I must apologize for my previous response. I had been thinking of another episode of Curb Appeal, not the one you are referring to. The one owned by PartyQueen was the program I had seen and it is near my mom's house. Sorry for putting my foot in my mouth. New to this site and jumped in too quick!
During the break in the show. Ya might spy a possible Eichler in a Netflix ad-85% sure it's one-the guy is in a glassy post and beam modern living room yakking about Netflix, then a brief cut to the DVD being mailed-shows a pebbled aggregate floor where supposedly the DVD drop after they are delivered via mail and go thru the mail slot in the home-somehow I think there is a dog in the commercial too.
Anyone know about this commercial-perhaps filmed in the X-100?
I live nearby. Yes, this was one of the two houses in Terra Linda that helped set off the ban on second story additions in Eichler homes here. Whether this extends to Alliance neighborhoods and the rest of Marin County I'm not sure.
I can assure you all that we had a good party when that ban passed.
Thank you so much for the information. I hoped that such an addition would spark some controversy in the neighborhood. Considering the debate that the remodel caused, I am surprised that the owners would want to call so much attention to themselves.
Congratulations on the ban on second story additions.
I did find additional information regarding the homeowners and the issue of the second story addition:
Marin Independent Journal
Judge allows disputed 2nd story to stand
By Nancy Isles Nation
Friday, April 09, 2004 - Terra Linda
couple sued over addition
A Terra Linda couple will keep an 869-square-foot, second-story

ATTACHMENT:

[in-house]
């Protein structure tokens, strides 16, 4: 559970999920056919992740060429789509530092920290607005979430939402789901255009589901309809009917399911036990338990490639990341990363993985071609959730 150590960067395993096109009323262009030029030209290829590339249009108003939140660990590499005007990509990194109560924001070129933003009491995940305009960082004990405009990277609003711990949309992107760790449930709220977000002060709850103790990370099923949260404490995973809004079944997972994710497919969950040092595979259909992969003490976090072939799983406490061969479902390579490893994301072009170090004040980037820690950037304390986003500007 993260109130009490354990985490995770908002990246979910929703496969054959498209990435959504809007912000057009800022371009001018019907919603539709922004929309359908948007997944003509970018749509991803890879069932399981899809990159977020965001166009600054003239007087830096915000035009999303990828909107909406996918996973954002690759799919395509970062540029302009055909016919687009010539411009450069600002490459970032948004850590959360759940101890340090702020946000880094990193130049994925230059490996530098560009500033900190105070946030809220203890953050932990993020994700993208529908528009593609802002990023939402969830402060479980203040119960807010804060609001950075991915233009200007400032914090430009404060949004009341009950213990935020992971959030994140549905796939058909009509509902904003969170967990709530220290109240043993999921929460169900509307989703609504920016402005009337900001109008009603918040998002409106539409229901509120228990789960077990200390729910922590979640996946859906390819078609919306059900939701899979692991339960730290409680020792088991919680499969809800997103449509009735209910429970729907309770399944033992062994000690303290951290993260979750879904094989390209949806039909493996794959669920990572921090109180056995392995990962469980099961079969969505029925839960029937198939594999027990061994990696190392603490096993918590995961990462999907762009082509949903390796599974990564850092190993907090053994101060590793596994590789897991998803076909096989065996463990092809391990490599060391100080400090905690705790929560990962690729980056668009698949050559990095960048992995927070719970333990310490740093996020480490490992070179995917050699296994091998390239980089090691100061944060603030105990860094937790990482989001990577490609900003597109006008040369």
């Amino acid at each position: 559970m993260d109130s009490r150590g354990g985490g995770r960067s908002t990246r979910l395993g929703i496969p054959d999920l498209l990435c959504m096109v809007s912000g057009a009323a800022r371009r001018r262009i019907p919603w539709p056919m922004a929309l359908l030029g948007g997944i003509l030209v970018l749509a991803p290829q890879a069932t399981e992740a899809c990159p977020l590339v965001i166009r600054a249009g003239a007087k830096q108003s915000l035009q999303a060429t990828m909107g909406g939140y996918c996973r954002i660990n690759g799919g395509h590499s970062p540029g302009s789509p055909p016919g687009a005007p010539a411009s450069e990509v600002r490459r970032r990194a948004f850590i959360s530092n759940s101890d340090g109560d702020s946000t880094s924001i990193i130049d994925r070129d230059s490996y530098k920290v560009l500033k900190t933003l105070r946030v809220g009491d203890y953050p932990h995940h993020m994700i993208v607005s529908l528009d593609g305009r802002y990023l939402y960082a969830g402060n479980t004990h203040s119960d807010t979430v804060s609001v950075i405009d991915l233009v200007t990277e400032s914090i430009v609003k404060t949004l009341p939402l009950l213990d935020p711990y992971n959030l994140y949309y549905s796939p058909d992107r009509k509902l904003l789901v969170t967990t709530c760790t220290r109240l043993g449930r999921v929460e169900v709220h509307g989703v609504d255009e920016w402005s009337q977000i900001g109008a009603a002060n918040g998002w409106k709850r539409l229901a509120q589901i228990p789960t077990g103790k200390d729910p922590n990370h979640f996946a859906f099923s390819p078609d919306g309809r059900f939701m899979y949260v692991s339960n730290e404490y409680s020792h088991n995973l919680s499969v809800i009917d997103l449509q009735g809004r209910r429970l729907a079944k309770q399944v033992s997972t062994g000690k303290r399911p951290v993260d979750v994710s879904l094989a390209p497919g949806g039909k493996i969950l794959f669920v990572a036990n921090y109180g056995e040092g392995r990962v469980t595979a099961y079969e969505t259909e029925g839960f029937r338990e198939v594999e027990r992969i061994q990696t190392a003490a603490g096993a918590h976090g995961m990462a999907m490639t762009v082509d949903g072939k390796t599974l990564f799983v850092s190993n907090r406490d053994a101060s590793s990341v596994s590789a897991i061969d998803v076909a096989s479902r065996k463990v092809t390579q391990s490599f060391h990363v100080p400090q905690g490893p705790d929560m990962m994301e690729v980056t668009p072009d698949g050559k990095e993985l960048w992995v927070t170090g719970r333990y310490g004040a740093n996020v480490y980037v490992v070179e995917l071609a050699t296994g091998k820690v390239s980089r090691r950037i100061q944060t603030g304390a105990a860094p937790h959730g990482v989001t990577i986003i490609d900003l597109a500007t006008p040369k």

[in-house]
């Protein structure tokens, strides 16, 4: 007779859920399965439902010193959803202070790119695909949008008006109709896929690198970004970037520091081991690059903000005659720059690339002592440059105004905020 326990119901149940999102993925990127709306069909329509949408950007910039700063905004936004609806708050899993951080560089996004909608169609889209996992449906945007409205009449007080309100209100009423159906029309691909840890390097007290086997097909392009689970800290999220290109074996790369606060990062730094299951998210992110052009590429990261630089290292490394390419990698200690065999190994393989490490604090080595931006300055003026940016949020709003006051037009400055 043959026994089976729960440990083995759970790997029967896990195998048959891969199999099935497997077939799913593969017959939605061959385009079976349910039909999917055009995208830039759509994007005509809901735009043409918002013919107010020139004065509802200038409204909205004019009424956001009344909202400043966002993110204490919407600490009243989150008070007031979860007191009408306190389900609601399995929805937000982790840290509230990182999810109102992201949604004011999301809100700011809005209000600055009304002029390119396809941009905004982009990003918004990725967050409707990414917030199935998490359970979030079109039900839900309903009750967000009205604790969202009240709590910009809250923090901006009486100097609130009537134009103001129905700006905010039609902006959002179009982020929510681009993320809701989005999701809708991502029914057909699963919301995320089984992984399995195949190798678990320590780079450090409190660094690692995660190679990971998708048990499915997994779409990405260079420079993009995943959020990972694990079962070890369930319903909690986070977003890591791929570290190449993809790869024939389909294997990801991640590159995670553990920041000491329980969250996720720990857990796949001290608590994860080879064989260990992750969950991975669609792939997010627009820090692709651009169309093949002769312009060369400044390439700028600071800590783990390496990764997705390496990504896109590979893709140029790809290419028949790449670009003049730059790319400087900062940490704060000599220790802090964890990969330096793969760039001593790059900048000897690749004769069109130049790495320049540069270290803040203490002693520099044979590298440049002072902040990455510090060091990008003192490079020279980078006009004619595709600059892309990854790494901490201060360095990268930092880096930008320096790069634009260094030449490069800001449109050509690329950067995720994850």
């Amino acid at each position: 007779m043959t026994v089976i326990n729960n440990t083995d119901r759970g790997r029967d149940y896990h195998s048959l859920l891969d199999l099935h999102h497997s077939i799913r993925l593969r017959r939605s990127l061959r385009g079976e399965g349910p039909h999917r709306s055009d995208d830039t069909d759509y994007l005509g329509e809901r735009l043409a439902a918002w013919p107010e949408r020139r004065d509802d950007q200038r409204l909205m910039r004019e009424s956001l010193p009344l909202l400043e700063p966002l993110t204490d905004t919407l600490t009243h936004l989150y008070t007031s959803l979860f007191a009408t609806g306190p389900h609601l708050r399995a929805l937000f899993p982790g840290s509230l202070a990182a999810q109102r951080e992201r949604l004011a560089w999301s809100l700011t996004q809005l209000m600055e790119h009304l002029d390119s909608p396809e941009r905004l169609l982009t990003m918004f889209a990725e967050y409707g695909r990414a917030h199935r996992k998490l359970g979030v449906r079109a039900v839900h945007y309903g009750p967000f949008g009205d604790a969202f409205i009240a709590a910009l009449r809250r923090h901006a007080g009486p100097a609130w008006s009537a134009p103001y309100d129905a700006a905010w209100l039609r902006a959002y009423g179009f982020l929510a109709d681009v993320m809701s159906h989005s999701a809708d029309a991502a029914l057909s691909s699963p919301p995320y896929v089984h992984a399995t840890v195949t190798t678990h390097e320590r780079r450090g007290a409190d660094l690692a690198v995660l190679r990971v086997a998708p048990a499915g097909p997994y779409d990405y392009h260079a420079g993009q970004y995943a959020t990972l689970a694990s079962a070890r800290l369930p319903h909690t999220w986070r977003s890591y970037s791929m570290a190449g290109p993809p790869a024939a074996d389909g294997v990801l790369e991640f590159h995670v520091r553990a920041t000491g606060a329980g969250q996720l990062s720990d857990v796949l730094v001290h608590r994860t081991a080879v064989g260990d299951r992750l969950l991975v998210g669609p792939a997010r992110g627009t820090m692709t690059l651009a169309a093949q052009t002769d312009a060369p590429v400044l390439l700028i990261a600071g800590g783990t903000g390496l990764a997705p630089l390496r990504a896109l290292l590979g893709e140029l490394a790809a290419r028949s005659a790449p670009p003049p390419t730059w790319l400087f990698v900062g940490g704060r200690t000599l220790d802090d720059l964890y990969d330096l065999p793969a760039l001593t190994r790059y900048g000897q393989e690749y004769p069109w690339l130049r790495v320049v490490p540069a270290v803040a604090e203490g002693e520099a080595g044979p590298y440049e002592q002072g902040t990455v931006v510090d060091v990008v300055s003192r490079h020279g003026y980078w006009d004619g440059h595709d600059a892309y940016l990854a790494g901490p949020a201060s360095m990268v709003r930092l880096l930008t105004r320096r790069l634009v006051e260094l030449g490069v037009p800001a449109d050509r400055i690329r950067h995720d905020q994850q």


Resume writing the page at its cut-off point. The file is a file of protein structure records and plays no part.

addition to their home following a court ruling yesterday in a
lawsuit filed by a neighbor seeking to have the addition torn down.
Lyle Simon, 45, and Amy Farrell, 37, said they were relieved at the
decision by Judge John A. Sutro Jr. after a non-jury trial that
included more than three days of testimony.
Subsequent to the filing of the suit, the San Rafael City Council, in
a controversy that engulfed the Terra Linda neighborhood for some
time, banned the construction of second stories on all Eichler and
Alliance homes there. The ruling does not apply to homes that already
have second stories. Simon's and Farrell's home is an Alliance.
The neighbor, Mary Ann Quirke, was not in the court- room when her
attorney, Robert Levy, made closing arguments yesterday.
Vincent DeMartini, who represented Simon and Farrell, said the
circumstances of the case were unfortunate because Quirke would
clearly be unhappy about the results of the case. His clients, he
said, were happy.
"I took the position from the beginning the worst could happen,"
Simon said outside court.
In her lawsuit, Quirke claimed that the second-story addition to the
home in a predominantly single-story community violated her privacy
and a 50-year-old Covenants, Conditions and Restrictions agreement,
or CC&Rs, limiting the height of homes in the subdivision.
In his ruling, Sutro said none of the parties involved were aware of
the CC&Rs until after Simon and Farrell began the expansion of their
home at 531 Wisteria Way. He said he believed the couple when they
testified separately that they were not aware of the CC&Rs in 1999
when they signed the legal documents entitling them to their home.